Jerry Kopel

Next year, claim the legislative insiders, will be the "Doug and Dan" show in the Colorado House.

Doug is Douglas Allen Dean, representing El Paso county in his third term. He is 39 years old, born on Dec. 31, the last day possible to get a full tax deduction for his parents. Dan is Daniel Grossman, 32 year old Denver attorney serving his second term in the House, and son of a past and present power in the Democratic party, Arnie Grossman.

Doug is a Republican and House Majority Leader. Dan is a Democrat and House Minority Caucus Chairman. Doug is supposed to become House Speaker and Dan is expected to become House Minority Leader in 2001. Both are intelligent and aggressive and their mixture will be like pouring gasoline on a campfire.

On Monday, April 10th, at 9 a.m., Rep. Dean paid an unusual call on the House Democrats who meet every Monday at 8:30 a.m. in the Minority Leader's office to discuss bills on the calendar for the coming week. The 18 House Democrats present knew Doug would be calling. They had been notified very late the night before.

Word was that Doug Dean was taking a beating in the press for his ill treatment of the House Democrats. His visit was aimed to calm the turbulent waters. He began by repeating his apology to Bob Bacon, House assistant minority leader, ("No personal affront intended, I'm just obsessed about photo radar") which apology had already been reported in the press.

That tempest began when Doug placed his measure dealing with photo radar on a motor vehicle bill sponsored by Bob Bacon. Using House-Senate rules that require the chief sponsor name a sponsor in the other house before the bill could move over, Bob stayed mute. So the bill, with the Doug Dean amendment attached, sat in the House like a dead horse in a bathtub.

Doug Dean threatened Bob Bacon: If Bob didn't name a Senate sponsor for his bill, two other Bob Bacon bills still alive would die. Bob eventually named Sen. Dottie Wham as his Senate sponsor, and the bill moved over to the Senate.

Turning from Bob and addressing the other Monday morning Democrats, Doug Dean asked: "Do you really perceive that I'm not giving you a fair shake?"

The House majority leader typically runs the show on second reading of bills in what is called the Committee of the Whole. While there is a chairman of the Committee of the Whole, he or she typically does what the majority leader wants, or else he or she is removed in a very easy-to-do parliamentary procedure.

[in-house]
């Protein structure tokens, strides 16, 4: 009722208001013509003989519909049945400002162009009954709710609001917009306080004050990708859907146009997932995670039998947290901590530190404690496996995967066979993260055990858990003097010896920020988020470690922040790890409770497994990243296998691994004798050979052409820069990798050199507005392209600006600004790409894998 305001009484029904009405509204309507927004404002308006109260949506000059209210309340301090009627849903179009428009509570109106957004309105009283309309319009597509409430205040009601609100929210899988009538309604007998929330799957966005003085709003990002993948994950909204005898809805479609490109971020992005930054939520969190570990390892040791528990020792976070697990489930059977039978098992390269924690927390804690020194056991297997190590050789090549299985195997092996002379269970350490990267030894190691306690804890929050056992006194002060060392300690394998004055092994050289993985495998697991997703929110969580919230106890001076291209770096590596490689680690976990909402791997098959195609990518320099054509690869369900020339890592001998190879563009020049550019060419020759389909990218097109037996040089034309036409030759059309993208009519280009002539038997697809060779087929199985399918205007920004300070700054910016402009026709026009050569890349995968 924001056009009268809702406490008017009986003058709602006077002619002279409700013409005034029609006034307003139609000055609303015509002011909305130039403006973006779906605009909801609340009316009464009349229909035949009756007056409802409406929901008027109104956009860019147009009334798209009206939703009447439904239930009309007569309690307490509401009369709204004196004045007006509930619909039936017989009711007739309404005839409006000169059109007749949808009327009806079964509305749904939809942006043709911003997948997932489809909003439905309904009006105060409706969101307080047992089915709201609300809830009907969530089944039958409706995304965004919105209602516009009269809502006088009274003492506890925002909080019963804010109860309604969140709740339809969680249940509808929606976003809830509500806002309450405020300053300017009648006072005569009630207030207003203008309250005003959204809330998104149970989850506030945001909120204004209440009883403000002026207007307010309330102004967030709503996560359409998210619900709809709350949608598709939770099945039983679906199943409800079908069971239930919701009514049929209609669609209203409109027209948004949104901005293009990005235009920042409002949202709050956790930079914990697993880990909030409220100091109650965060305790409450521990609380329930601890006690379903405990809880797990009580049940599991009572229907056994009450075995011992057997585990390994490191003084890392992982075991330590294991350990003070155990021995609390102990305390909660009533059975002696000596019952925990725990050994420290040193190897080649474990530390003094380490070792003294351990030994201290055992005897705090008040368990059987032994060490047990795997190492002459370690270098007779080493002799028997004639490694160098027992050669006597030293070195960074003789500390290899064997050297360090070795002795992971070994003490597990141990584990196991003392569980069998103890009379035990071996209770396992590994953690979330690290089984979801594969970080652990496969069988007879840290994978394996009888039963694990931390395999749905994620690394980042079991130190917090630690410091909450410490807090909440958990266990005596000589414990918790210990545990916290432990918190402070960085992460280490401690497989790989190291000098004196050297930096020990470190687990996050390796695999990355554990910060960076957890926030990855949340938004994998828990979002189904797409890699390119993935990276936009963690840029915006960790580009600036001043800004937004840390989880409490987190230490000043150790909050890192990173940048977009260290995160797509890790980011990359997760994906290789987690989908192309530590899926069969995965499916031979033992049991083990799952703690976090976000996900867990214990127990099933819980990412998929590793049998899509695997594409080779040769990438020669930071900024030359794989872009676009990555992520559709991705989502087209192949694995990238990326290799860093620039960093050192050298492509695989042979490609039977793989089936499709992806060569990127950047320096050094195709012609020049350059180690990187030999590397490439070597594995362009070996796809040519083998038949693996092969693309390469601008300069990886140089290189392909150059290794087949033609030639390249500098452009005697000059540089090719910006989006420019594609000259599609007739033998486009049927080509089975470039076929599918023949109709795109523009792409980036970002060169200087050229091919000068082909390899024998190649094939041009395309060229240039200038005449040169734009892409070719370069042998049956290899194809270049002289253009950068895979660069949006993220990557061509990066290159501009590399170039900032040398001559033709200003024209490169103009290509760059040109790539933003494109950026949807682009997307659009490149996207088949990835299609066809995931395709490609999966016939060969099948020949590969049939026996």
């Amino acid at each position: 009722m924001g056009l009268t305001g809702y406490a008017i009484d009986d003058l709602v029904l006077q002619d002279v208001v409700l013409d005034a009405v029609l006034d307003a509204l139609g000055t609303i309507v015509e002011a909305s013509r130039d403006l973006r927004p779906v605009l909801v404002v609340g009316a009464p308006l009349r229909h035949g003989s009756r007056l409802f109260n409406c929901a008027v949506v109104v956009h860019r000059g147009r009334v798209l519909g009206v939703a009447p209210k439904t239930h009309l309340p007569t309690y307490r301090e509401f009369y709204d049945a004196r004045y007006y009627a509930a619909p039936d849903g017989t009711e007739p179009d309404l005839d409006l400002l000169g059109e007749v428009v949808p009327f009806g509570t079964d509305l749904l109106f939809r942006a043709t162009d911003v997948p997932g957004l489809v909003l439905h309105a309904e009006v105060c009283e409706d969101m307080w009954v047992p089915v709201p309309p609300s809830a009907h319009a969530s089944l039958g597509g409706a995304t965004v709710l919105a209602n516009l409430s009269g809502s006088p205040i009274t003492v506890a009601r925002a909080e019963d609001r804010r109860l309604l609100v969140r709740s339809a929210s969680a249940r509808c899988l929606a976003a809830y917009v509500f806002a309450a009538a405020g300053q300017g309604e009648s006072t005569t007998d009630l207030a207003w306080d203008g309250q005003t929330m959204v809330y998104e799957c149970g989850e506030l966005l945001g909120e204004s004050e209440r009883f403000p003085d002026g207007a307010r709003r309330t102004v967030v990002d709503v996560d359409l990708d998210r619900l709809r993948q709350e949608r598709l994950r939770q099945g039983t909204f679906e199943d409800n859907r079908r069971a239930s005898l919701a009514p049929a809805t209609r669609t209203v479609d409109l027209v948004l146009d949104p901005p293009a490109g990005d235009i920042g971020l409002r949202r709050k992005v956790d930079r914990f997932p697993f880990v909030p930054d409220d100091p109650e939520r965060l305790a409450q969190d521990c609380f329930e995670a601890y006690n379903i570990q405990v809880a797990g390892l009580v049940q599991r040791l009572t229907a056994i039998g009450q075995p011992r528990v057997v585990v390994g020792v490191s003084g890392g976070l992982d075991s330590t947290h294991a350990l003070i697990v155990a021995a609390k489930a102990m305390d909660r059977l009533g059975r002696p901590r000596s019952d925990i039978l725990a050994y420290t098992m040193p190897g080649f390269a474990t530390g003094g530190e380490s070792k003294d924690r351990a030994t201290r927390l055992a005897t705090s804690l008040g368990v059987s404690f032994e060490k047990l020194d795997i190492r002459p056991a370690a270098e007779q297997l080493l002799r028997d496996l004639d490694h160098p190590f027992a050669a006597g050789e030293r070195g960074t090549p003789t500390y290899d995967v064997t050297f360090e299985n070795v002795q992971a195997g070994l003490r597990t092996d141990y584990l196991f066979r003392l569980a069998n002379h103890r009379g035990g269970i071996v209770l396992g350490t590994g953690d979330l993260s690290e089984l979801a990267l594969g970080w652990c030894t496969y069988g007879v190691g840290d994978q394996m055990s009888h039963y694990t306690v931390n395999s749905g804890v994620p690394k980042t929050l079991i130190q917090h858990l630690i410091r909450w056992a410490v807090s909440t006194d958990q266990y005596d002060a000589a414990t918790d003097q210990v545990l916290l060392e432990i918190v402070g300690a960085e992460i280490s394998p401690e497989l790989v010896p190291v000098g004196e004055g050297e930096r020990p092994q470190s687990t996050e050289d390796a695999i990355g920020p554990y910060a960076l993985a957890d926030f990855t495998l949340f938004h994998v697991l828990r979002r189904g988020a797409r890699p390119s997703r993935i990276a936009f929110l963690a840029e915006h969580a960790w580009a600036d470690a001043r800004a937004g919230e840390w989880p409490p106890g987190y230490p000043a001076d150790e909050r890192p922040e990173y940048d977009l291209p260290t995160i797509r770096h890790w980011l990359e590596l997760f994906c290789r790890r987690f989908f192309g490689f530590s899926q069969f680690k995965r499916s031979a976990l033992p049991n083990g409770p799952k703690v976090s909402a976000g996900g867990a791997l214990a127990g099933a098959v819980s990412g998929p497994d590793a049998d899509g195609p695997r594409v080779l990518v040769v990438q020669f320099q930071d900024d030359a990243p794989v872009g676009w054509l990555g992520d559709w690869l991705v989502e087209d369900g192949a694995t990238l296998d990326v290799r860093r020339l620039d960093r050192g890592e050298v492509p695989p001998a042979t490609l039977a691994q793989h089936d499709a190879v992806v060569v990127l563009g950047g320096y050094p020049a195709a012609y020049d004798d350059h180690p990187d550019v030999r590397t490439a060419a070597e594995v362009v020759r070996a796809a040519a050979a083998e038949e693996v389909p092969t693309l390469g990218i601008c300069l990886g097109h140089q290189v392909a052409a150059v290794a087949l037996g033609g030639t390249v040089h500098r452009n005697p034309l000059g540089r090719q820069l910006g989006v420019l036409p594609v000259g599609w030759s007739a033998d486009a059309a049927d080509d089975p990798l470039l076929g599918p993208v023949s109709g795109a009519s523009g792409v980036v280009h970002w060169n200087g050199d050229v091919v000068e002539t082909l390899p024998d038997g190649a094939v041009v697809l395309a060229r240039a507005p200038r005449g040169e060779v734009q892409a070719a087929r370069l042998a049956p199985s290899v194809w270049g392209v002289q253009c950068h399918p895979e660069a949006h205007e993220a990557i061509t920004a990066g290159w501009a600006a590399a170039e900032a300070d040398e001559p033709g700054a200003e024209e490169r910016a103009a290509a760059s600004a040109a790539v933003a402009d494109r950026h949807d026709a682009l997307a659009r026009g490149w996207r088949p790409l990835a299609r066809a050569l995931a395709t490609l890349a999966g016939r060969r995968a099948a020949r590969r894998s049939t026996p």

If there is a question regarding whether an amendment offered by a legislator fits under the title of a bill (as one major issue) or whether the House, in second reading, is obeying the House Rules, that is determined by the "chairman". There is no appeal from the decision of the chairman.

Rep. Jennifer Viega responded to Doug Dean's "fair shake question" with "there is no fairness in the rulings on second reading". Rep. Bob Hagedorn pointed out that even when Legal Services (attorneys for the legislature) indicated the propriety or illegality of an amendment, the decisions of the chairman were the opposite.

Doug Dean responded sharply: "It doesn't matter what Doug Brown (head of Legal Services) says. It is up to the chair to make the final decision." That is absolutely correct, but during my tenure as a House member, when a decision was quite outlandish, past majority leaders have replaced one chairman with another.

Dean tried to play on the sympathy of the listeners. "...I'm carrying 18 bills..." Bad comment, like telling a panhandler "I can't give you anything. No change, and I don't have any bills under $100."

Rep. Penn Tate responded: "We are frustrated with our few bills, and they die in committee." Faces of the other House Democrats hardened.

Rep. Doug Dean's bills are HB 1061, 1125, 1141, 1176, 1260, 1274, 1275, 1276, 1277, 1293, 1310, 1352, 1447, 1454, 1458, 1462, 1476, 1478.

Dean changed the subject. "I have a responsibility to my caucus, but a greater responsibility to the process. The set asides (moneys set aside) in appropriations (the budget bill) are not working the way it is supposed to work, just for new programs."

In a final comment, Dean stated "I'll try to be fair and open. Last year we gave every bill a hearing." Of course, that is required under the 1988 GAVEL amendment to the state constitution.

Dean talked and listened for about ten minutes seated at the round table in Rep. Gordon's office. Two seats down, staring straight ahead, never looking at Dean, saying a word, or moving a muscle, was Dan Grossman. All of which makes me suggest that Rep. Dean read or reread this summer a book recommended by a prior House Speaker from his perch high above the legislators below. It is "The Prince", by Niccolo Machiavelli:

"...a Prince should inspire fear in such a fashion that if he does not win love he may escape hate. For a man may very well be feared and yet not hated, and this will be the case so long as he does not meddle with the property or with the women of his citizens and subjects.

"And if constrained to put any to death, he should do so only when there is manifest cause or reasonable justification. But above all, he must abstain from the property of others. For men will sooner forget the death of their father than the loss of their patrimony, Moreover, pretexts for confiscation are never wanting, and he who has once begun to live by rapine always finds reasons for taking what is not his..."

Eighteen bills?

Jerry Kopel writes a column for the Statesman based on 22 years past experience as a state legislator.

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